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Native Orientalists in Pakistan

M. Shahid Alam

Northeastern University

May 3, 2012

The Orientalist enterprise of Western writers has received a great deal of critical attention since the publication of Edward Said’s Orientalism in 1978. As Western academics have learned to bring more objectivity and empathy to their study of the Islamicate, a growing number of Muslim academics, novelists and journalists – in their home countries and the diaspora – have started looking at themselves through new Orientalist constructs that serve the interests of Western powers. This native Orientalism was a minor affair during the Cold War but it has grown dramatically since the launching of the West’s so-called global war against terror. This essay examines the manner in which native Orientalists in Pakistan – writing mostly in the English language – have been supporting America’s so-called global war against terror.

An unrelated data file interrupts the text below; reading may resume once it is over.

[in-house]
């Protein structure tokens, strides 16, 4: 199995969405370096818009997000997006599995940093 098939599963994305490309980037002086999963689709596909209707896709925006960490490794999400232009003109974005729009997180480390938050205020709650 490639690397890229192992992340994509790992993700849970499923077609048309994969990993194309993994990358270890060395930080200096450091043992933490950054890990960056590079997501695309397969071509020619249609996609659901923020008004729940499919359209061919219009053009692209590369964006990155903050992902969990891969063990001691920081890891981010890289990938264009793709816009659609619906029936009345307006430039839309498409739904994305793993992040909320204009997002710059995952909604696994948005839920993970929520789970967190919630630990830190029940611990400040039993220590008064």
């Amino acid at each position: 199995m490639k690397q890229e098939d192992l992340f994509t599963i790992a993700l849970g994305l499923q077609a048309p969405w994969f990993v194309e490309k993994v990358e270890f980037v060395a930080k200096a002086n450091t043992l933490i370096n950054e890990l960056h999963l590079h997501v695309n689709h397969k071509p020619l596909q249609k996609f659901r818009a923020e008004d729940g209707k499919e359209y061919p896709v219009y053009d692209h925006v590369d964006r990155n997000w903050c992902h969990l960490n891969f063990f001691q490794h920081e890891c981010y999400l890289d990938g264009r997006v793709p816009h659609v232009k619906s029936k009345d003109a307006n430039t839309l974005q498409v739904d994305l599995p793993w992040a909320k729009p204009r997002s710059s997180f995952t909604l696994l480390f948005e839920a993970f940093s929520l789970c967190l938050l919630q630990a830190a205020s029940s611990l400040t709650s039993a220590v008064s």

Number of Pages in PDF File: 17

Keywords: Native Orientalists, Native Informers, Native Informants, Neocolonialism, Edward Said, Dabashi, Pakistan, Newspapers, Global War Against Terror, Islam, Afghanistan, Taliban, Fanon, Cesaire, Brown Sahibs, British, Britain, United States

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Date posted: May 3, 2012 ; Last revised: May 6, 2012

Suggested Citation

Alam, M. Shahid, Native Orientalists in Pakistan (May 3, 2012). Available at SSRN: https://ssrn.com/abstract=2050547 or http://dx.doi.org/10.2139/ssrn.2050547

Contact Information

Mohammad Shahid Alam (Contact Author)
Northeastern University ( email )
Boston, MA 02115
United States
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